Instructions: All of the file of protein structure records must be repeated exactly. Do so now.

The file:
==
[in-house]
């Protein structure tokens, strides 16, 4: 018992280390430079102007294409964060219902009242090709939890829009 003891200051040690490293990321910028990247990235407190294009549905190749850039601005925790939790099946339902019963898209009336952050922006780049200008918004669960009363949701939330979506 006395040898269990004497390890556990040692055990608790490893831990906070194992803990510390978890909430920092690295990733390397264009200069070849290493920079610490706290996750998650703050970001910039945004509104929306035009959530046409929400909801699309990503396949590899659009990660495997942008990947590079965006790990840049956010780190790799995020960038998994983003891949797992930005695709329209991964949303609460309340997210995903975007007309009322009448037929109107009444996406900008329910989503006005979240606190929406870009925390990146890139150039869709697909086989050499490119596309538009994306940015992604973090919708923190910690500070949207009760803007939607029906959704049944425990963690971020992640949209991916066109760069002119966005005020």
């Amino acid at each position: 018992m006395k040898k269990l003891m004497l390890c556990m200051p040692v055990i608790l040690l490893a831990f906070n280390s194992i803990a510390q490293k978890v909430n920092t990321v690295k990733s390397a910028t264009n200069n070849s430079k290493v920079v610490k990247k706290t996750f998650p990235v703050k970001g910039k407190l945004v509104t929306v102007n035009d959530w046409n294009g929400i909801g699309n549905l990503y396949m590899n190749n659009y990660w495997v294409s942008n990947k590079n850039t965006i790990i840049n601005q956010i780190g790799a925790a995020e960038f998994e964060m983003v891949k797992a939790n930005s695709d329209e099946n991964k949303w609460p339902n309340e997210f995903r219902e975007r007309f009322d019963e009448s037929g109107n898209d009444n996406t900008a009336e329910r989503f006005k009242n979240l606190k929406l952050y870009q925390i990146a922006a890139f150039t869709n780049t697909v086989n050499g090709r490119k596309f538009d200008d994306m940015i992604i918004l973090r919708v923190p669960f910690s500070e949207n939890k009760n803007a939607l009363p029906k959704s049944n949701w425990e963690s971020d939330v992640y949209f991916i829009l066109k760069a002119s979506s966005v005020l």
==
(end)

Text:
[in-house]
């Protein structure tokens, strides 16, 4: 018992280390430079102007294409964060219902009242090709939890829009 003891200051040690490293990321910028990247990235407190294009549905190749850039601005925790939790099946339902019963898209009336952050922006780049200008918004669960009363949701939330979506 006395040898269990004497390890556990040692055990608790490893831990906070194992803990510390978890909430920092690295990733390397264009200069070849290493920079610490706290996750998650703050970001910039945004509104929306035009959530046409929400909801699309990503396949590899659009990660495997942008990947590079965006790990840049956010780190790799995020960038998994983003891949797992930005695709329209991964949303609460309340997210995903975007007309009322009448037929109107009444996406900008329910989503006005979240606190929406870009925390990146890139150039869709697909086989050499490119596309538009994306940015992604973090919708923190910690500070949207009760803007939607029906959704049944425990963690971020992640949209991916066109760069002119966005005020």
């Amino acid at each position: 018992m006395k040898k269990l003891m004497l390890c556990m200051p040692v055990i608790l040690l490893a831990f906070n280390s194992i803990a510390q490293k978890v909430n920092t990321v690295k990733s390397a910028t264009n200069n070849s430079k290493v920079v610490k990247k706290t996750f998650p990235v703050k970001g910039k407190l945004v509104t929306v102007n035009d959530w046409n294009g929400i909801g699309n549905l990503y396949m590899n190749n659009y990660w495997v294409s942008n990947k590079n850039t965006i790990i840049n601005q956010i780190g790799a925790a995020e960038f998994e964060m983003v891949k797992a939790n930005s695709d329209e099946n991964k949303w609460p339902n309340e997210f995903r219902e975007r007309f009322d019963e009448s037929g109107n898209d009444n996406t900008a009336e329910r989503f006005k009242n979240l606190k929406l952050y870009q925390i990146a922006a890139f150039t869709n780049t697909v086989n050499g090709r490119k596309f538009d200008d994306m940015i992604i918004l973090r919708v923190p669960f910690s500070e949207n939890k009760n803007a939607l009363p029906k959704s049944n949701w425990e963690s971020d939330v992640y949209f991916i829009l066109k760069a002119s979506s966005v005020l």